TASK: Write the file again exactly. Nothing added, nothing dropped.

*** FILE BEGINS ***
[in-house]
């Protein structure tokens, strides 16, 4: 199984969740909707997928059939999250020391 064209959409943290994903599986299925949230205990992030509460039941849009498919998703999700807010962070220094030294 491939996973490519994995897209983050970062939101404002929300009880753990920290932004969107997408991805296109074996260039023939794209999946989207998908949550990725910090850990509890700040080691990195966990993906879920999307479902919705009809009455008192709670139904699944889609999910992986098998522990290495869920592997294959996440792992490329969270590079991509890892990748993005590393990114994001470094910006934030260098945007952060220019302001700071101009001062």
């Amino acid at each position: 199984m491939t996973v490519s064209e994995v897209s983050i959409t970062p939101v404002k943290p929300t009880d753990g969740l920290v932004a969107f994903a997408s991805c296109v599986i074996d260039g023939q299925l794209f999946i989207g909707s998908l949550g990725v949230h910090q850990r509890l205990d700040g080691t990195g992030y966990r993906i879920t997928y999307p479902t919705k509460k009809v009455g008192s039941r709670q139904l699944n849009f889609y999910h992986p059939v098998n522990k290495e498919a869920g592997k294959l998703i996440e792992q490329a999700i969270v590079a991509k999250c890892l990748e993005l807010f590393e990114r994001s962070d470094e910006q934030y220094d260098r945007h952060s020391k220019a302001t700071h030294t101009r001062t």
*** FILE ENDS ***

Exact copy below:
[in-house]
């Protein structure tokens, strides 16, 4: 199984969740909707997928059939999250020391 064209959409943290994903599986299925949230205990992030509460039941849009498919998703999700807010962070220094030294 491939996973490519994995897209983050970062939101404002929300009880753990920290932004969107997408991805296109074996260039023939794209999946989207998908949550990725910090850990509890700040080691990195966990993906879920999307479902919705009809009455008192709670139904699944889609999910992986098998522990290495869920592997294959996440792992490329969270590079991509890892990748993005590393990114994001470094910006934030260098945007952060220019302001700071101009001062």
């Amino acid at each position: 199984m491939t996973v490519s064209e994995v897209s983050i959409t970062p939101v404002k943290p929300t009880d753990g969740l920290v932004a969107f994903a997408s991805c296109v599986i074996d260039g023939q299925l794209f999946i989207g909707s998908l949550g990725v949230h910090q850990r509890l205990d700040g080691t990195g992030y966990r993906i879920t997928y999307p479902t919705k509460k009809v009455g008192s039941r709670q139904l699944n849009f889609y999910h992986p059939v098998n522990k290495e498919a869920g592997k294959l998703i996440e792992q490329a999700i969270v590079a991509k999250c890892l990748e993005l807010f590393e990114r994001s962070d470094e910006q934030y220094d260098r945007h952060s020391k220019a302001t700071h030294t101009r001062t």